Halftime & Third Quarter

The last two weeks (Week 6 and 7) were so busy we have to put them all in one Newsletter! In a Joint Session, we had the State of the Judiciary Address. We also voted on over 40 bills, including the controversial Voting Machine Bill and the FY 2020 Budget Bill. We are full steam ahead to Crossover Day, which will be this Thursday. But for now, here’s a look at the last two weeks...

Two Weeks. One Newsletter. 

A Visit From Chief Justice Melton. The recently appointed Chief Justice, Harold D. Melton delivered his first State of the Judiciary address before a joint session on Tuesday. This annual address recounts theaccomplishments of Georgia’s judicial branch and the challenges it will face in the year ahead. Due to the great relationships built between the judiciary branch, the state legislature and the executive branch, Chief Justice Melton reported that Georgia’s judiciary branch stands sturdy, stable and strong and is poised to meet the inevitable changes that lie ahead.

HIV Legislation. After the joint session dissolved on Tuesday, the House unanimously passed House Bill 158, legislation that would give HIV-positive individuals on Medicaid access to the mosteffective antiretroviral medications on the market. This bipartisan legislation would require that all individuals suffering from HIV/AIDS, whether in the state drug program or on Medicaid, receive the same antiretroviral drugs, including single tablet regimens. The cost to treat an individual with HIV/AIDS under the state drug program is $338,000, whereas, the cost perindividual without this program is $1.7 million. Our state has an extremely high number of new HIV diagnoses per year, and the proposed legislation seeks to ensure the health and well-being ofall Georgians while combatting the spread of HIV/AIDS in our state. This is one of several HIV bills proposed this session, including HB 133, which I sponsored earlier this session.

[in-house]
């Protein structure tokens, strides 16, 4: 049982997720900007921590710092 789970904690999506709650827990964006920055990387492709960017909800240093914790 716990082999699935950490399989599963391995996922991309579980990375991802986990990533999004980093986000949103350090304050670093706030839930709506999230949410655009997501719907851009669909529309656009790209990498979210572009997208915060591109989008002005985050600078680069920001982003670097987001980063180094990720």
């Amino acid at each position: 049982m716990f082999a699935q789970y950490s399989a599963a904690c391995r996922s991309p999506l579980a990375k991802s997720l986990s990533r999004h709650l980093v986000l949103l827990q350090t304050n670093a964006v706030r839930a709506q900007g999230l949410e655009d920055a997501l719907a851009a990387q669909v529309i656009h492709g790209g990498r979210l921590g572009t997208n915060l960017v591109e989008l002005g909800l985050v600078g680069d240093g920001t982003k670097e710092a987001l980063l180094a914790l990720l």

Voting Machines. This past week my colleagues and I fought against HB 316 and I gave a speech on the House floor about why it is a bad bill for Georgia. HB 316 attempts to force Georgia to use Ballot-Marking Devices (BMD) for voting machines and prevents any possible chance of Hand-Marked Paper Ballots (HMPB). I support the concerns and statements of countless cybersecurity experts and studies on why these present vulnerabilities to being hacked and offer no good option for auditability. Additionally, I have concerns that the bill would force Georgia taxpayers to pay much more over time for the upfront cost and maintenance of these machines while estimates show that HMPB would be much cheaper. Unfortunately it passed the House, but it is not finished yet and we  still have time to defeat it in the Senate.

The Budget. The most important job of any Legislator is passing the State Budget, and so I fulfilled my duty by passing HB 31 on Thursday. The FY 2020 budget is set at $27.5 billion, an increase of $1.05 billion, or 3.95 percent, over the previous year’s budget. The House version of the budget highlights women’s and children’s issues including maternal mortality; education, including funding the largest pay raise in the state’s history for teachers and certified personnel; and additional funding for our most vulnerable Georgians, including the elderly and foster children. There are many other aspects of the budget that I do not agree with, and my decision to vote yes came with a lot of reflection and introspection. All-in-all I chose to vote for the good instead of voting against the bad, and believe that voting yes was the right thing to do for my constituents. The budget  passed the House in a 155-13 vote, and is now headed to the Senate.

My First Floor Debate

HB 316 is a bad bill, and last week I had the opportunity to tell my colleagues why they should vote no. I delivered my first floor speech to a bill, and injected a bit of science as well. You can watch the whole speech  here

Should We Lower the Voting Age?

On Thursday I was honored to help introduce and co-sponsor HR 345 with Representative El-Mahdi Holly. HR 345 would create a referendum that would ask the voters of Georgia if they would want to lower the age to vote from 18 to 17 years old. The measure would bring countless young people into the political process and improve our Democracy. If passed, it would become an Amendment to the Constitution of Georgia. We hope that this Resolution will pass and we will see it on the Ballot in 2020.

Pictorial Review of Week 6 and 7

Upcoming events

Early voting for the MARTA Referendum has begun. See infographic for more information about satellite voting and more.

Copyright © 2019 Jasmine Clark for Georgia State House District 108, All rights reserved.

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